The Government Accountability Office released the results of a new investigation involving undercover site visits in which 17 of 19 randomly selected, paid tax preparers failed to complete a tax return accurately, either due to significant mistakes or willful negligence. The new GAO investigation unveiled to the United States Senate Committee on Finance reported findings similar to those of a 2006 GAO investigation that identified preparer mistakes in 19 of 19 uncover visits.
According to the tax experts at Tax Saving Professionals, a national tax consulting company that has helped more than 7000 clients since 1998 save more than $500 million in taxes, point out that while the headline may be sensational, it’s actually taken directly from the report itself. The findings as well as conclusions of the report is cause for concern that is real and disturbingly legitimate with potentially significant negative financial consequences to all American’s who use paid preparers to file their taxes.
With the potential to cause a catastrophic blow to the “professional tax preparer industry” and a tsunami of concern to American taxpayers, the 24-page report released April 8th, 2014 by the Government Accountability Office (GAO), published the results of their investigation — “Paid Tax Return Preparers: In a Limited Study, Preparers Made Significant Errors.” (GAO, 14-467T) the report is nothing short of alarming for the approximately 85 million tax payers who filed their taxes in recent years.
Inaccuracies, inconsistencies misinformation and even incorrect refunds, among other problems pervasively plague paid professional tax preparers. According to the Tax Saving Professionals, which does not file taxes on behalf of clients, but who do provide “tax counsel and strategies,” the ramifications are extensive. The finding of the report don’t just impact on the typical average American tax payer, but even more so for those in the high income brackets.
Below are some of the key findings from the report.
Limited Investigation and IRS Data Reveal Significant Errors in Returns Prepared by Paid Preparers (GAO, 14-467t, 2014, Pg. 9)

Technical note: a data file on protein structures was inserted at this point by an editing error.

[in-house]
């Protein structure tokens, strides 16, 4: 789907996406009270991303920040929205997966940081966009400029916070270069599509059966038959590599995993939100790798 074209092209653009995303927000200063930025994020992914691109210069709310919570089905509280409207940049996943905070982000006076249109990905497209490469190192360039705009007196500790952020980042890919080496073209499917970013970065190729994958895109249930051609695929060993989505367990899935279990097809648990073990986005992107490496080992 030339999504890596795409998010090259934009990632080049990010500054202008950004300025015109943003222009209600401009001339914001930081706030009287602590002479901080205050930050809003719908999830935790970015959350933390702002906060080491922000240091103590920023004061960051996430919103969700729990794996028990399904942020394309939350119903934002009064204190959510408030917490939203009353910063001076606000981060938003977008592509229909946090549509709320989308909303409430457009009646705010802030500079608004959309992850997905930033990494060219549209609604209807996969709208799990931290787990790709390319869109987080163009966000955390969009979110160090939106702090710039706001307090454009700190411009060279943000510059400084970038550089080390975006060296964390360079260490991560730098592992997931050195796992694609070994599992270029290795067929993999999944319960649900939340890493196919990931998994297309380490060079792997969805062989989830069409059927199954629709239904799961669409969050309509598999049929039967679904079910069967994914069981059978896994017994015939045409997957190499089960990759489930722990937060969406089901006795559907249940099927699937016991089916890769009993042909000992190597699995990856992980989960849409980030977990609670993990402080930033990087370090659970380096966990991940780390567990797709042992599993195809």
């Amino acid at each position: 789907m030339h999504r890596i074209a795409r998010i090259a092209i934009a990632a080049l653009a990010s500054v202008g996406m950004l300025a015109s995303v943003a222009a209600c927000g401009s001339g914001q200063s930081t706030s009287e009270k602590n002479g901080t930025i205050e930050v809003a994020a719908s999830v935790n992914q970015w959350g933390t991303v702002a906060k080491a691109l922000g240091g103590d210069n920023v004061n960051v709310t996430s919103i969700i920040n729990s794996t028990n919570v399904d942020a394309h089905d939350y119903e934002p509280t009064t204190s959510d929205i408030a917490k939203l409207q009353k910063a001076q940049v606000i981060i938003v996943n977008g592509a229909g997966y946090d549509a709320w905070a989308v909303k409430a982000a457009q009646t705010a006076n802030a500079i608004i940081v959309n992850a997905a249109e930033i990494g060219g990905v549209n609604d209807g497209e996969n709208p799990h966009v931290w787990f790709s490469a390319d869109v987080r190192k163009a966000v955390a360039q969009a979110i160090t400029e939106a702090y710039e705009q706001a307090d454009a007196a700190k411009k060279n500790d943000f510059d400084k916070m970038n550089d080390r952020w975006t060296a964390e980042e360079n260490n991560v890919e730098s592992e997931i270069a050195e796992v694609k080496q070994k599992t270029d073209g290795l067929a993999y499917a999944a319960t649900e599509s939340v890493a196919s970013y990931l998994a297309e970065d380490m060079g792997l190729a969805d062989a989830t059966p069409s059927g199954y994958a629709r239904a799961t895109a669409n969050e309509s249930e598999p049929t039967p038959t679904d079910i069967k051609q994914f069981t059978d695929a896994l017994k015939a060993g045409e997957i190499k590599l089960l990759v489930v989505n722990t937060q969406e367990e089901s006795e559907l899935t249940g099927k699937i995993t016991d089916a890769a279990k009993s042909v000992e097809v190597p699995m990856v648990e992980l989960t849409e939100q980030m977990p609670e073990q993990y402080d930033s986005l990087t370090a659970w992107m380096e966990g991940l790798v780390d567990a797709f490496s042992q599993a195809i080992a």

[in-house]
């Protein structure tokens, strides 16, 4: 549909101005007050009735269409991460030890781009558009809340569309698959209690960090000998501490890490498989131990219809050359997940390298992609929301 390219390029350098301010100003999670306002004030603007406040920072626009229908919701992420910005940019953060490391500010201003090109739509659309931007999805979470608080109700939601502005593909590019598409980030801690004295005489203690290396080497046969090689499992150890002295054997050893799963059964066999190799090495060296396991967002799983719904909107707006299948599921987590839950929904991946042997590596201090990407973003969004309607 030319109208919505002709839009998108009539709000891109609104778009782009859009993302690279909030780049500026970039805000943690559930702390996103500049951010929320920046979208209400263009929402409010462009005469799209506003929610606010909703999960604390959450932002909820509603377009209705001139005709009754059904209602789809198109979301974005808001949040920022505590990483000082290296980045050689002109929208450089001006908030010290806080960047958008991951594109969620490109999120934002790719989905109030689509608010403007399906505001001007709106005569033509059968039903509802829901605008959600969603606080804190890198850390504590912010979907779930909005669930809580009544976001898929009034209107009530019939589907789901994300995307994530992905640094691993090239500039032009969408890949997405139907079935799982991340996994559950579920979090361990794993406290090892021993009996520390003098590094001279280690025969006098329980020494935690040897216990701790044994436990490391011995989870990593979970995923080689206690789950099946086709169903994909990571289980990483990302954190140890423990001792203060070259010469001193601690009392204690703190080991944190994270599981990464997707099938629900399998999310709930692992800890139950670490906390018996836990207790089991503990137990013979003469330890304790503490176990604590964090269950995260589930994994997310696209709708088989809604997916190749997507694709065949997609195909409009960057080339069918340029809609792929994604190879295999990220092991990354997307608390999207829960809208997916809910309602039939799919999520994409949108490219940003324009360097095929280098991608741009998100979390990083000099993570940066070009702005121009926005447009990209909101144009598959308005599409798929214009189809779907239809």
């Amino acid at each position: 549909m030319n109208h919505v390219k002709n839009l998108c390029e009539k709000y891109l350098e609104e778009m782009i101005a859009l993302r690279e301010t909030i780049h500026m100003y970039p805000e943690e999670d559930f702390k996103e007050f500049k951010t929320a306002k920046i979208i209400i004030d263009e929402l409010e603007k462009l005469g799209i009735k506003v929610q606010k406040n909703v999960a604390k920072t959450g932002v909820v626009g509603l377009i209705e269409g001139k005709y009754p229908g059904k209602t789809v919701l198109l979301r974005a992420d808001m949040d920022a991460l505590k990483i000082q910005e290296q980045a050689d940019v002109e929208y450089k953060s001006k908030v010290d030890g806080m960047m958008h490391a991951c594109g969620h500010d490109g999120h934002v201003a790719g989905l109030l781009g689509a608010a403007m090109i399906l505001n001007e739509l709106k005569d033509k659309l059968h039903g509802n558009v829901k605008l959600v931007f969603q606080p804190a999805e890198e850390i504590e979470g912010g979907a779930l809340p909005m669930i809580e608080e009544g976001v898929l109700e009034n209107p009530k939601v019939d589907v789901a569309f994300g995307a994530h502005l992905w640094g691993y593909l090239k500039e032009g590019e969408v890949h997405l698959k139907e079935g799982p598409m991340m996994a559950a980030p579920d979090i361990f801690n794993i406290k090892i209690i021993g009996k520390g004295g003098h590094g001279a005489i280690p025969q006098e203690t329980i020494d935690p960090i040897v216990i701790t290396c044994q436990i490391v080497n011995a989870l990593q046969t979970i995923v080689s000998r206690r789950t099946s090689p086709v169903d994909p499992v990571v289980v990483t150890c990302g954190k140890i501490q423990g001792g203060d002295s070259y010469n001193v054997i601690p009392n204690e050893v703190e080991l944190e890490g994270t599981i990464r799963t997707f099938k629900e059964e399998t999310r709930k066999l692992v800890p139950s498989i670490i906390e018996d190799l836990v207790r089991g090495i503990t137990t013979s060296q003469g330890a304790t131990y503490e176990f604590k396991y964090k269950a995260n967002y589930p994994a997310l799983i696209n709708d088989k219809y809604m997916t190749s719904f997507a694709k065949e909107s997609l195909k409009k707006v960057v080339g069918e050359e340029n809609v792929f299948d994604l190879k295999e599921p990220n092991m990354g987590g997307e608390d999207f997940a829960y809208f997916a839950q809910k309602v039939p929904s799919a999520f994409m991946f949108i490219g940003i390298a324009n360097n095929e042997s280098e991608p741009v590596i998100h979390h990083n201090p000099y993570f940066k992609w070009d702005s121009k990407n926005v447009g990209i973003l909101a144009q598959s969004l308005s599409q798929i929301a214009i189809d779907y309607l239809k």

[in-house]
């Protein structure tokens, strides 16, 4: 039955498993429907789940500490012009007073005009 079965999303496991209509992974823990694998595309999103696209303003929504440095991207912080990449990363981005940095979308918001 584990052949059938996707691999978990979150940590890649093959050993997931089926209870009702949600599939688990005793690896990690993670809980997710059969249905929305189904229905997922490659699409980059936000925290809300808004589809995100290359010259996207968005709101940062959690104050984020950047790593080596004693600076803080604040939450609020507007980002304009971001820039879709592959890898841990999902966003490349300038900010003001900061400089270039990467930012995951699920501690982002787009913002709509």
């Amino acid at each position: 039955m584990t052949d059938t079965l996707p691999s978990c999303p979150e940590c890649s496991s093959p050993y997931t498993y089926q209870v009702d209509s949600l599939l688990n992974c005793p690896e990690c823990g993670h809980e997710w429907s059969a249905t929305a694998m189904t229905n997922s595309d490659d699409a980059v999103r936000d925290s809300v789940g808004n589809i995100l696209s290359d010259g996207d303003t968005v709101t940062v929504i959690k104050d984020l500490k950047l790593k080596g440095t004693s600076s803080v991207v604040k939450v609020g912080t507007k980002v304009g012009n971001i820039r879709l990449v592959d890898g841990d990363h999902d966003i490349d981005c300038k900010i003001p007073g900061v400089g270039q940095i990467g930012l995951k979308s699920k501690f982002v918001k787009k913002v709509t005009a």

The above disturbing headline and the following text is excerpted directly from the General Accounting Office Report.
“Tax payers rely on paid preparers to provide them with accurate, complete and fully compliant tax returns; however, tax returns prepared for us in the course of our investigation often varied widely from what we determined the returns should and should not include, sometimes with significant consequences. Many of the problems we identified would put preparers, taxpayers, or both at risk of IRS enforcement actions. The NRP’s review of tax returns from 2006 through 2009 also found many errors on returns prepared by paid preparers, and some of those errors were more common on paid prepared returns than on self-prepared returns.” (GAO, 14-467t, 2014, Pg. 9)
Definitions: Who is a “Paid Preparer”
According to the GAO report, a paid preparer is “simply anyone who is paid to prepare, assist in preparing or review a taxpayer’s tax return.” The study involved two “categories of ‘Paid Preparers’” – tax practitioners and unenrolled preparers. CPA’s attorneys, and unenrolled agents are tax practitioners. (GAO, 14-467t, 2014, Pg. 3) In most states, anyone can be an unenrolled preparer regardless of education, experience, or other standards. (GAO, 14-467t, 2014, Pg. 4)
Nineteen Site Visits Revealed Significant Paid Preparer Errors (GAO, 14-467t, 2014, Pg. 9)
Once again, the above alarming headline along with the text below comes directly from the GAO report.
“Nearly all of the returns prepared for our undercover investigators were incorrect to some degree, and several of the preparers gave us incorrect tax advice, particularly when it came to reporting non-Form W-2 income and the EITC (Earned Income Tax Credit). Only 2 of 19 tax returns showed the correct refund amount. While some errors had fairly small tax consequences, others had very large consequences…”